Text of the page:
Food issues in the minds of UK residents: a 2011 update. We added recently to the ACDC collection a 2011 report, "Biannual Public Attitudes Tracker," from the UK Food Standards Agency. Based on a probability sampling of more than 2,000 adults, the survey identified these top six total concerns about food:
Food prices 61 percent
Amount of salt in food 50
Amount of fat in food 44
Date labels 27
Foods aimed at children, 26
including school meals
All six concerns had increased significantly since November 2010.
You can read the full report at: http://www.food.gov.uk/multimedia/pdfs/biannualpublicattitudestrack.pdf
A challenge for land-grant universities. We appreciate a heads-up from ACDC Associate Steve Shenton about a case study that argues for stronger public engagement in land-grant universities. This report in the Journal of Higher Education Outreach and Engagement suggests that scholars increasingly need to embrace and pursue a view of scholarship as a public rather than a private craft. It tells of a natural resources faculty member who built up a large research and extension education program at Cornell University addressing the human dimensions of wildlife management.
"Dan and his colleagues…have demonstrated that it is possible for academic professionals to pursue their scholarship through a stance of deep engagement, leading to products of both public and academic value. Crucially, they have shown that deep public engagement does not require the sacrifice of academic values. … these forms of value can feed and build upon each other."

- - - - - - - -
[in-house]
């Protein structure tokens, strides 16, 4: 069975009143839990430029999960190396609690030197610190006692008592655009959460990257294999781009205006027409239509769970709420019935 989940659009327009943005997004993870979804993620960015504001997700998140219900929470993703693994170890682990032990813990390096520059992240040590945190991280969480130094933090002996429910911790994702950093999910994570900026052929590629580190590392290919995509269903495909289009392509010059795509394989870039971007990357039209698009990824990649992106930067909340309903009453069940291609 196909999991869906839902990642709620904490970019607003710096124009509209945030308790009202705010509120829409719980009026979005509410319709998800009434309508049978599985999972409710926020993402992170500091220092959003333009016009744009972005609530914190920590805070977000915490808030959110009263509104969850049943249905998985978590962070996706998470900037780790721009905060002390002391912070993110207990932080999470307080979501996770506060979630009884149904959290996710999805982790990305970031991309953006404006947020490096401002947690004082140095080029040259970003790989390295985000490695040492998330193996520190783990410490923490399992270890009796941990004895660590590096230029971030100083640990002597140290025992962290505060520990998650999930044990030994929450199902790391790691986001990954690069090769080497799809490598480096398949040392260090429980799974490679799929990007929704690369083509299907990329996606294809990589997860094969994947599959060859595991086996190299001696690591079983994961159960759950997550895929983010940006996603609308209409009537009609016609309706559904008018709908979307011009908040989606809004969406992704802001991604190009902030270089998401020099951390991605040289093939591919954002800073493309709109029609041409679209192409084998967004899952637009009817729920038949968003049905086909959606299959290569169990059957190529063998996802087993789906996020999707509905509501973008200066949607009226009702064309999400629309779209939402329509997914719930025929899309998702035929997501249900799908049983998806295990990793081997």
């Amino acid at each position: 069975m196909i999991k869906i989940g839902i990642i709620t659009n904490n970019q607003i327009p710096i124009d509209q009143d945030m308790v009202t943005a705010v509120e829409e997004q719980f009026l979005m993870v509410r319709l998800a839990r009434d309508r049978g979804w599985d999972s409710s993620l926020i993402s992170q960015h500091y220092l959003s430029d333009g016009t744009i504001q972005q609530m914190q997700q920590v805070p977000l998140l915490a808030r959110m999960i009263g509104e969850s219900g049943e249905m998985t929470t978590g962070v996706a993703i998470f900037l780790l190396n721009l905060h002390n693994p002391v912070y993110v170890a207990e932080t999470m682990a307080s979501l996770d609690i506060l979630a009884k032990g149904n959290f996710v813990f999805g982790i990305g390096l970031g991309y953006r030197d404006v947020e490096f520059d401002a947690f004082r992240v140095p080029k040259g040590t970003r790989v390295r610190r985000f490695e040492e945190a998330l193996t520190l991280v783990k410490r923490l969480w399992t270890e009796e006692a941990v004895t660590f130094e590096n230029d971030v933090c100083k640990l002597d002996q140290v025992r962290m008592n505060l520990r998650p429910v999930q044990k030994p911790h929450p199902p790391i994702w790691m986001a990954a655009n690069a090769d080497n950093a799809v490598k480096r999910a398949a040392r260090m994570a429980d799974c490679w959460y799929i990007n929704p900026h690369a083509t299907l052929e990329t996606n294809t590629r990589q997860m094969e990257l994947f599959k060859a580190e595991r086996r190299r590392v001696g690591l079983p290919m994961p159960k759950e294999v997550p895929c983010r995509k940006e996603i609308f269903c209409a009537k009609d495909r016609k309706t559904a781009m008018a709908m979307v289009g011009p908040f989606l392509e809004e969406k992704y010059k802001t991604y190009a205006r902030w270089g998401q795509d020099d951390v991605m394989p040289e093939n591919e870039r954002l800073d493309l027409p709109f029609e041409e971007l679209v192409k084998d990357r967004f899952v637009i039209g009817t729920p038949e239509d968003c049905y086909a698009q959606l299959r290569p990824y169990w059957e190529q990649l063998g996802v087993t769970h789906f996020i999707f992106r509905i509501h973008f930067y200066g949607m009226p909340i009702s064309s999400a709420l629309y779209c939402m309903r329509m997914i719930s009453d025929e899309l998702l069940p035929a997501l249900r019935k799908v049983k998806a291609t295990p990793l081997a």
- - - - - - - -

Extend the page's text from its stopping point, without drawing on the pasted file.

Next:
You can read "The craft of public scholarship in land-grant education" at http://openjournals.libs.uga.edu/index.php/jheoe/article/view/493
We welcome your thoughts and experiences. Reach us at firstname.lastname@example.org.
Communications - key to new EC action plan for welfare of animals. Early this year the European Commission posted a 2012-2015 action plan in this arena. Livestock farming in the EU represents an annual value of 149 billion euros. The Commission cited communications is a major factor in this strategy because:
According to the report, strategic actions for communications will begin with research. It will map out the current animal welfare education and information activities directed at the general public and consumers.
You can read the report at: http://ec.europa.eu/food/animal/welfare/actionplan/docs/aw_strategy_19012012_en.pdf
Communicator activities approaching.
Eye-opening testimonials in agricultural advertising. We close this issue of ACDC News with an eye-opening claim by a company wanting to buy advertising space in farm papers during 1922. The marketer of Ditto Egg Tablets claimed that more than 100,000 poultry raisers testified to the value of this egg tonic.
In reporting the claim to member publications, the Agricultural Publishers Association urged them to scrutinize advertising copy carefully. APA energetically fought fraudulent advertising across the decades.
Best wishes and good searching.
Please pass along your reactions, suggestions and ideas. Feel free to invite our help as you search for information. And please suggest (or send) agricultural communications documents we might add to this unique collection. We welcome them in hard copy (sent to Ag Comm Documentation Center, 510 LIAC, 1101 S. Goodwin Avenue, Urbana, IL 61801) or in electronic format sent to email@example.com